As with every previous Friday, Charlotte waited for Mr. Collins to breakfast, pull on his gardening trousers, and head out in the tangled web of cucumber vines and cabbages. Today’s letter promised to be particularly promising since it was in Lady Catherine’s hand. Who would the old rich hag have had such a need to write in secret? After hearing a soft click of the back door and Mr. Collins voice greeting or rather terrifying the local songbirds, Charlotte retrieved the letter and read thus:
The hour is late as I pen this epistle, mere request from your most devoted woman. At dinner this evening, I watched as you supped so courtly and gentlemanly. Your finely tailored suit never once brushed the soup bowl or spilled the sherry ever so sloppily as other men in our presence have the want to do. In the elegance of your table manners, I felt a warmth of affection rise up from my inner soul, and I knew I could not rest tonight if I did not make you this offer.
Darcy, dearest nephew, please unite our families together, our best qualities bound up and made one, never to be parted in the bed that we shall make between our two houses. I hope you understand my intentions, and I can safely assume that this offer of union will be pleasant to you as well. But I shall not be so coy with you. I beg that you and I be forever united in the holiest of unions–matrimony of our great wealth and fortune. I, your Lady Catherine, request that you marry me so that our riches may forever be blessed in the bed of their own making.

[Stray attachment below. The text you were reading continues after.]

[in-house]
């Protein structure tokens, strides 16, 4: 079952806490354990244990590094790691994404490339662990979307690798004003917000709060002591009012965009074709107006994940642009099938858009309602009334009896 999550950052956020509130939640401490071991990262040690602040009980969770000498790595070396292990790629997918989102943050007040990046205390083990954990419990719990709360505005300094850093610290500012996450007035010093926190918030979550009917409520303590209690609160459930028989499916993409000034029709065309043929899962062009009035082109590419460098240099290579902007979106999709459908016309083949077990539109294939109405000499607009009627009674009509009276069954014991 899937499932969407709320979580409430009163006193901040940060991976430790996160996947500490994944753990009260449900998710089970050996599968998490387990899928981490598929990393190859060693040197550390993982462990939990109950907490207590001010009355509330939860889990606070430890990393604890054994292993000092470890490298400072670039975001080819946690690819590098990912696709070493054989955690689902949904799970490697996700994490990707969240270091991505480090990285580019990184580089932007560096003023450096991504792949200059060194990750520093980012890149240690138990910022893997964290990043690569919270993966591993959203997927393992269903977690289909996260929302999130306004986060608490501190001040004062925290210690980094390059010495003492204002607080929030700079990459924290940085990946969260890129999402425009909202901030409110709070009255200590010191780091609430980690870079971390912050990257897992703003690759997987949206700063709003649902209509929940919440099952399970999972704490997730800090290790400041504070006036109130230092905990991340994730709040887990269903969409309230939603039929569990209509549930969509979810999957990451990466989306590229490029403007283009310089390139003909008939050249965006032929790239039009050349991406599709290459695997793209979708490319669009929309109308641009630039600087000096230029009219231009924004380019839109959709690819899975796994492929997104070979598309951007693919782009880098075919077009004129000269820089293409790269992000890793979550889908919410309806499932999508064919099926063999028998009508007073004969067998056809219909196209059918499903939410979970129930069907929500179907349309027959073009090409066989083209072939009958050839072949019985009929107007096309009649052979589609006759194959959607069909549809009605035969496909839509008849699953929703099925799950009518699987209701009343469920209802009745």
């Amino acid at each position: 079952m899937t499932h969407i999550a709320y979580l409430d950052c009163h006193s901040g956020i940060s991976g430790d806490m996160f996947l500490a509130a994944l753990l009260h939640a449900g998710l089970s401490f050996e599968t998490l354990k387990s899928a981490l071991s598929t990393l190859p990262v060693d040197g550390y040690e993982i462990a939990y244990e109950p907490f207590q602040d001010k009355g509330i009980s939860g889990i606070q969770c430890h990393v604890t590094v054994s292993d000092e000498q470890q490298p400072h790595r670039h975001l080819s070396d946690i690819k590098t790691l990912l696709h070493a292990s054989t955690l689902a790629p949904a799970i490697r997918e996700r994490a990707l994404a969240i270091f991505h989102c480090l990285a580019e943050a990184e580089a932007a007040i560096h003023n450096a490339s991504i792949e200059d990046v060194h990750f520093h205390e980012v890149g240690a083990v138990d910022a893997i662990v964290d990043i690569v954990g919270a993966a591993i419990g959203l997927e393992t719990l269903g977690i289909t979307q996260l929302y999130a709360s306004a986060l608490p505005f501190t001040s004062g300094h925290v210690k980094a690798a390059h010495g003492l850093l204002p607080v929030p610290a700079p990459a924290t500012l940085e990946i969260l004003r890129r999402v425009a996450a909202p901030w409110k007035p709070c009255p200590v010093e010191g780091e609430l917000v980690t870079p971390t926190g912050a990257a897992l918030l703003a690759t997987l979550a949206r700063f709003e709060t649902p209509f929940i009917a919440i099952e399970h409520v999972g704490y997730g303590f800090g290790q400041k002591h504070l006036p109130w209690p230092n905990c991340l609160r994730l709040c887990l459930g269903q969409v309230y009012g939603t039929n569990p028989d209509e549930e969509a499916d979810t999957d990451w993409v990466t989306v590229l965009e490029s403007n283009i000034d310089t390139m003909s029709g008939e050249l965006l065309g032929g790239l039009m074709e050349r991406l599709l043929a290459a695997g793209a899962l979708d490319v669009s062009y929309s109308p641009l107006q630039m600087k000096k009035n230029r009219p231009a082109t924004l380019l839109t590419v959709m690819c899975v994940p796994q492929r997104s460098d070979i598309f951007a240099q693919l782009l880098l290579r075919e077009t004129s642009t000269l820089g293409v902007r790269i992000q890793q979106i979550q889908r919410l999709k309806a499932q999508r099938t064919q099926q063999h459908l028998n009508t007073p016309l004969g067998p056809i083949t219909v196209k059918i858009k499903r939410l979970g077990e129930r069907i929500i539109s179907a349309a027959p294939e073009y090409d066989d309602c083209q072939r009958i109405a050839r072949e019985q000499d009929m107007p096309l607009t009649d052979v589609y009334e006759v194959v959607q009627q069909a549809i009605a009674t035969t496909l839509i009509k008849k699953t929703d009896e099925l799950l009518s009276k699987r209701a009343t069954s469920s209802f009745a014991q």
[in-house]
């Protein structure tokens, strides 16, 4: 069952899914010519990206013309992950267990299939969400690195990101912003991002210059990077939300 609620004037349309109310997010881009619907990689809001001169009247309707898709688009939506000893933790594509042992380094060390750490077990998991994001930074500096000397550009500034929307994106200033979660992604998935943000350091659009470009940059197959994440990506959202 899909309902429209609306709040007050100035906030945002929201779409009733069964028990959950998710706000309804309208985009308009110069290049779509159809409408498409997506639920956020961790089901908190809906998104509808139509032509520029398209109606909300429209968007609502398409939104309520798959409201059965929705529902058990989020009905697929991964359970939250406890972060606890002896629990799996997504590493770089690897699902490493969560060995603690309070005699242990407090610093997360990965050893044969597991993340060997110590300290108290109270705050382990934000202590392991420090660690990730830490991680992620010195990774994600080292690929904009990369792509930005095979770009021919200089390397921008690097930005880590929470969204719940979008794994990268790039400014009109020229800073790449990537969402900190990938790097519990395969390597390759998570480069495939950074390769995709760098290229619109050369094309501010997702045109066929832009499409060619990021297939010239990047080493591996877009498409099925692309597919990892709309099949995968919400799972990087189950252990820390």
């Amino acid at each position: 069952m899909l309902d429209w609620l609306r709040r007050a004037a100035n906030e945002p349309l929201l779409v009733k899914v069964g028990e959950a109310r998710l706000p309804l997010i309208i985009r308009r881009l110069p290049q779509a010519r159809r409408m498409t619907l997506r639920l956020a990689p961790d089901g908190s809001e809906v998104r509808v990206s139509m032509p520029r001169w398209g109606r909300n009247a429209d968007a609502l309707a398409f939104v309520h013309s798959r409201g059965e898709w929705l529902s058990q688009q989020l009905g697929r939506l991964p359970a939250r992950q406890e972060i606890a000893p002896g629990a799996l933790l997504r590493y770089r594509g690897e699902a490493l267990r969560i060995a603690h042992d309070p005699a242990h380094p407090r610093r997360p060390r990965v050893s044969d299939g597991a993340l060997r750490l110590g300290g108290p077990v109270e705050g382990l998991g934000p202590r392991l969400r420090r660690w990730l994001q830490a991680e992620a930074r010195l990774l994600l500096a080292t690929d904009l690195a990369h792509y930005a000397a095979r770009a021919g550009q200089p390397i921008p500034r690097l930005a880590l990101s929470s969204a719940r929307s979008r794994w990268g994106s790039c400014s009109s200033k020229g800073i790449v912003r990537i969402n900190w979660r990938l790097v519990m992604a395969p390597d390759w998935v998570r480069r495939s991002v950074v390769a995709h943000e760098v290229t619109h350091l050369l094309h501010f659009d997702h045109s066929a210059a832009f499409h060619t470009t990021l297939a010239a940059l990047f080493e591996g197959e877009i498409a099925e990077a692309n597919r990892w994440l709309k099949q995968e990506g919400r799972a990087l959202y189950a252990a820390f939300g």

Ours would most be an unusual marriage. For I have no desire to function as your wife in the basest of duties, you may surely outsource those duties to our staff. There’s a lovely red head whose vigor and mutism makes her the ideal choice for your manhood needs. I understand that you desire an heir to the Darcy/de Bourgh fortune, and I have no objections to confinement for myself to perpetuate the idiocy of me carrying your child. The maid is more than willing and able to do such things.
Our union would help us secure our truest love–our wealth. I’ve seen you when you go over the accounting books with your steward. Your eyes bright and lucid and lovely, oh to have you look at our money in such a way!
Mr. Darcy, pray join our dearest love, our bank accounts in holy matrimony.
Yours etc., Lady Catherine de Bourgh
Charlotte was all astonishment and ever so slightly ill. Marry her own nephew? For his money? She glanced toward the garden and momentarily felt what must have been pity for the poor man. Once the moment had finished its course, she sat down to write a letter of her own. She would present her terms for silence, and they would all feel the full force of her new power.